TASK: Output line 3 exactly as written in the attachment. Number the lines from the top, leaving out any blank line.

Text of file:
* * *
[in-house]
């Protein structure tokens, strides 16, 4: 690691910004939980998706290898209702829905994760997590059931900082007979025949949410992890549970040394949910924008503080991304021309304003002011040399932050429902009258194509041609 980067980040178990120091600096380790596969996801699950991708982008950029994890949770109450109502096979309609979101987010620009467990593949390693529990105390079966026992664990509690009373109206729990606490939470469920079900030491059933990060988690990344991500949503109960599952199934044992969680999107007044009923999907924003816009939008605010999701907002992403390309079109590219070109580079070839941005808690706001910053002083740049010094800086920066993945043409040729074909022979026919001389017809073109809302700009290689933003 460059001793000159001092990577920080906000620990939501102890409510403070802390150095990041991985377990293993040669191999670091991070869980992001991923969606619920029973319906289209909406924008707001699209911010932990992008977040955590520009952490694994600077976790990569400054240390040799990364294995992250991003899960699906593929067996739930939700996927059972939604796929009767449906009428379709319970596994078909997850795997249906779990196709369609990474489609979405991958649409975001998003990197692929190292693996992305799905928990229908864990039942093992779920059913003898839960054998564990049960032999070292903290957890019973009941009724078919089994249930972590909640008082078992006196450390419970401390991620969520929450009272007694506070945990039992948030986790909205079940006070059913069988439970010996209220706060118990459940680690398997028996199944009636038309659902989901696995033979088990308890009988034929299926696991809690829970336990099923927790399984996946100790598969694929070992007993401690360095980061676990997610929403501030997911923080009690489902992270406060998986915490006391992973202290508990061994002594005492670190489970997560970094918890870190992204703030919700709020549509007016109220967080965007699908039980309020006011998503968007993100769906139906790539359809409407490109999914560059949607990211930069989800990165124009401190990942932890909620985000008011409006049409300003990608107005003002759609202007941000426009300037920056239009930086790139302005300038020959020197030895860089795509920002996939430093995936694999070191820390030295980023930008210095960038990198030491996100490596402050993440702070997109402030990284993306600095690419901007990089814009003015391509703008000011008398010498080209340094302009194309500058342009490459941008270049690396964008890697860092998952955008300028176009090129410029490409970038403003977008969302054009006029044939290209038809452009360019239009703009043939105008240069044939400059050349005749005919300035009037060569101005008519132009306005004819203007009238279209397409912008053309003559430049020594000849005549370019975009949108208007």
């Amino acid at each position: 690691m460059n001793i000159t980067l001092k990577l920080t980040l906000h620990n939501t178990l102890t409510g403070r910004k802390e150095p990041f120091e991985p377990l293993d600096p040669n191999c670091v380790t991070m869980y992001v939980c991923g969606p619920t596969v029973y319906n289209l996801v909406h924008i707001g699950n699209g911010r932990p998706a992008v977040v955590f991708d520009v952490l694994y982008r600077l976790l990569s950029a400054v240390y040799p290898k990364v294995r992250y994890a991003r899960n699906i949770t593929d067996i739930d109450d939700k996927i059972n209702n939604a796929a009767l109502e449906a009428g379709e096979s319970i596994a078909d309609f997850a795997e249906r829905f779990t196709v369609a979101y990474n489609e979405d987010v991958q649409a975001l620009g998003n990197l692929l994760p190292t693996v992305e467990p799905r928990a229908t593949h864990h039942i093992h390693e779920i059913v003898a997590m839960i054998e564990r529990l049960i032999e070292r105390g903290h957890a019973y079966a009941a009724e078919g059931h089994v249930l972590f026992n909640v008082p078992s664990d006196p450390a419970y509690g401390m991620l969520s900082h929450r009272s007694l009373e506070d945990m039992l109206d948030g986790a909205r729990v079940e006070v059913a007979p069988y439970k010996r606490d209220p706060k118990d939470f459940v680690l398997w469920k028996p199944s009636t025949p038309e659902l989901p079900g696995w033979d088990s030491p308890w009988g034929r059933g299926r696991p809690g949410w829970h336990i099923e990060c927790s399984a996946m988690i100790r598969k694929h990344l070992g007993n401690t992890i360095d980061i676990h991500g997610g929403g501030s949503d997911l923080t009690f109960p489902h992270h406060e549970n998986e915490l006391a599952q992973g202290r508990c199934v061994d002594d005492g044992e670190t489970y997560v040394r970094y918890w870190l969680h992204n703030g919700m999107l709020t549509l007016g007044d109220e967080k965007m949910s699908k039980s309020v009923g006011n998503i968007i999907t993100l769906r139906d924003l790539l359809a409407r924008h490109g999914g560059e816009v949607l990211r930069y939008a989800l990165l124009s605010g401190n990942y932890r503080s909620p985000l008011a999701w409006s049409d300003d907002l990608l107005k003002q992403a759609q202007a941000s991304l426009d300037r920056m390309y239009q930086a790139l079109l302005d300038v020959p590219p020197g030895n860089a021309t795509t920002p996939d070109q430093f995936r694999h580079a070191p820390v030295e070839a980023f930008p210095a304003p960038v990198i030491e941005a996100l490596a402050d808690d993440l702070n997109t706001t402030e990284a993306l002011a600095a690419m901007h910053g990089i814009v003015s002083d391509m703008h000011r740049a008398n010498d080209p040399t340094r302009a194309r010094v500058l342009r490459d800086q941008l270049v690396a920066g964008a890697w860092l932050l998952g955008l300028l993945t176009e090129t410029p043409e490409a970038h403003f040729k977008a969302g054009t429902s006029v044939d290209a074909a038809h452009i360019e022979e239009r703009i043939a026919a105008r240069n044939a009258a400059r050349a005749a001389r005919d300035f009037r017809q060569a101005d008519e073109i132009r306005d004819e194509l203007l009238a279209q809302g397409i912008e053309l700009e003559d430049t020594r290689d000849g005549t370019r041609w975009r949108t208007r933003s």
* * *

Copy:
């Amino acid at each position: 690691m460059n001793i000159t980067l001092k990577l920080t980040l906000h620990n939501t178990l102890t409510g403070r910004k802390e150095p990041f120091e991985p377990l293993d600096p040669n191999c670091v380790t991070m869980y992001v939980c991923g969606p619920t596969v029973y319906n289209l996801v909406h924008i707001g699950n699209g911010r932990p998706a992008v977040v955590f991708d520009v952490l694994y982008r600077l976790l990569s950029a400054v240390y040799p290898k990364v294995r992250y994890a991003r899960n699906i949770t593929d067996i739930d109450d939700k996927i059972n209702n939604a796929a009767l109502e449906a009428g379709e096979s319970i596994a078909d309609f997850a795997e249906r829905f779990t196709v369609a979101y990474n489609e979405d987010v991958q649409a975001l620009g998003n990197l692929l994760p190292t693996v992305e467990p799905r928990a229908t593949h864990h039942i093992h390693e779920i059913v003898a997590m839960i054998e564990r529990l049960i032999e070292r105390g903290h957890a019973y079966a009941a009724e078919g059931h089994v249930l972590f026992n909640v008082p078992s664990d006196p450390a419970y509690g401390m991620l969520s900082h929450r009272s007694l009373e506070d945990m039992l109206d948030g986790a909205r729990v079940e006070v059913a007979p069988y439970k010996r606490d209220p706060k118990d939470f459940v680690l398997w469920k028996p199944s009636t025949p038309e659902l989901p079900g696995w033979d088990s030491p308890w009988g034929r059933g299926r696991p809690g949410w829970h336990i099923e990060c927790s399984a996946m988690i100790r598969k694929h990344l070992g007993n401690t992890i360095d980061i676990h991500g997610g929403g501030s949503d997911l923080t009690f109960p489902h992270h406060e549970n998986e915490l006391a599952q992973g202290r508990c199934v061994d002594d005492g044992e670190t489970y997560v040394r970094y918890w870190l969680h992204n703030g919700m999107l709020t549509l007016g007044d109220e967080k965007m949910s699908k039980s309020v009923g006011n998503i968007i999907t993100l769906r139906d924003l790539l359809a409407r924008h490109g999914g560059e816009v949607l990211r930069y939008a989800l990165l124009s605010g401190n990942y932890r503080s909620p985000l008011a999701w409006s049409d300003d907002l990608l107005k003002q992403a759609q202007a941000s991304l426009d300037r920056m390309y239009q930086a790139l079109l302005d300038v020959p590219p020197g030895n860089a021309t795509t920002p996939d070109q430093f995936r694999h580079a070191p820390v030295e070839a980023f930008p210095a304003p960038v990198i030491e941005a996100l490596a402050d808690d993440l702070n997109t706001t402030e990284a993306l002011a600095a690419m901007h910053g990089i814009v003015s002083d391509m703008h000011r740049a008398n010498d080209p040399t340094r302009a194309r010094v500058l342009r490459d800086q941008l270049v690396a920066g964008a890697w860092l932050l998952g955008l300028l993945t176009e090129t410029p043409e490409a970038h403003f040729k977008a969302g054009t429902s006029v044939d290209a074909a038809h452009i360019e022979e239009r703009i043939a026919a105008r240069n044939a009258a400059r050349a005749a001389r005919d300035f009037r017809q060569a101005d008519e073109i132009r306005d004819e194509l203007l009238a279209q809302g397409i912008e053309l700009e003559d430049t020594r290689d000849g005549t370019r041609w975009r949108t208007r933003s």